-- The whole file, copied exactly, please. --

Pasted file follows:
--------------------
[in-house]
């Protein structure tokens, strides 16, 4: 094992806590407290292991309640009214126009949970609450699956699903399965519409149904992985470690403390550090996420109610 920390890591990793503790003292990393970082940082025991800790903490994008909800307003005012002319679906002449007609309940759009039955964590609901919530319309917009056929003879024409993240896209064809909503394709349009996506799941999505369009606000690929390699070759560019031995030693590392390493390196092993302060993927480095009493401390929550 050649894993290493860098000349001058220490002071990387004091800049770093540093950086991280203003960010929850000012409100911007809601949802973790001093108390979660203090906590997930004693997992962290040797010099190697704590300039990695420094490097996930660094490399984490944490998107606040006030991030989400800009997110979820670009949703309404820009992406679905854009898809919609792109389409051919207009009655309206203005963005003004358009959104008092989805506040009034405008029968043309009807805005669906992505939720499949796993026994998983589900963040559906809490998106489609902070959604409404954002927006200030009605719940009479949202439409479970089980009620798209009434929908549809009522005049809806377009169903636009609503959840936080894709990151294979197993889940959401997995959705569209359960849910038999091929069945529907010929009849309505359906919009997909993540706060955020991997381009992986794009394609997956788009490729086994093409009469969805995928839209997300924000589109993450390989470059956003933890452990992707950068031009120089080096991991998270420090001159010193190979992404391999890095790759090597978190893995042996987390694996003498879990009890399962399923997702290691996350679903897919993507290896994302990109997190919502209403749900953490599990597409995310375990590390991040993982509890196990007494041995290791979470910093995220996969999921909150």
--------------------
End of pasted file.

[in-house]
């Protein structure tokens, strides 16, 4: 094992806590407290292991309640009214126009949970609450699956699903399965519409149904992985470690403390550090996420109610 920390890591990793503790003292990393970082940082025991800790903490994008909800307003005012002319679906002449007609309940759009039955964590609901919530319309917009056929003879024409993240896209064809909503394709349009996506799941999505369009606000690929390699070759560019031995030693590392390493390196092993302060993927480095009493401390929550 050649894993290493860098000349001058220490002071990387004091800049770093540093950086991280203003960010929850000012409100911007809601949802973790001093108390979660203090906590997930004693997992962290040797010099190697704590300039990695420094490097996930660094490399984490944490998107606040006030991030989400800009997110979820670009949703309404820009992406679905854009898809919609792109389409051919207009009655309206203005963005003004358009959104008092989805506040009034405008029968043309009807805005669906992505939720499949796993026994998983589900963040559906809490998106489609902070959604409404954002927006200030009605719940009479949202439409479970089980009620798209009434929908549809009522005049809806377009169903636009609503959840936080894709990151294979197993889940959401997995959705569209359960849910038999091929069945529907010929009849309505359906919009997909993540706060955020991997381009992986794009394609997956788009490729086994093409009469969805995928839209997300924000589109993450390989470059956003933890452990992707950068031009120089080096991991998270420090001159010193190979992404391999890095790759090597978190893995042996987390694996003498879990009890399962399923997702290691996350679903897919993507290896994302990109997190919502209403749900953490599990597409995310375990590390991040993982509890196990007494041995290791979470910093995220996969999921909150």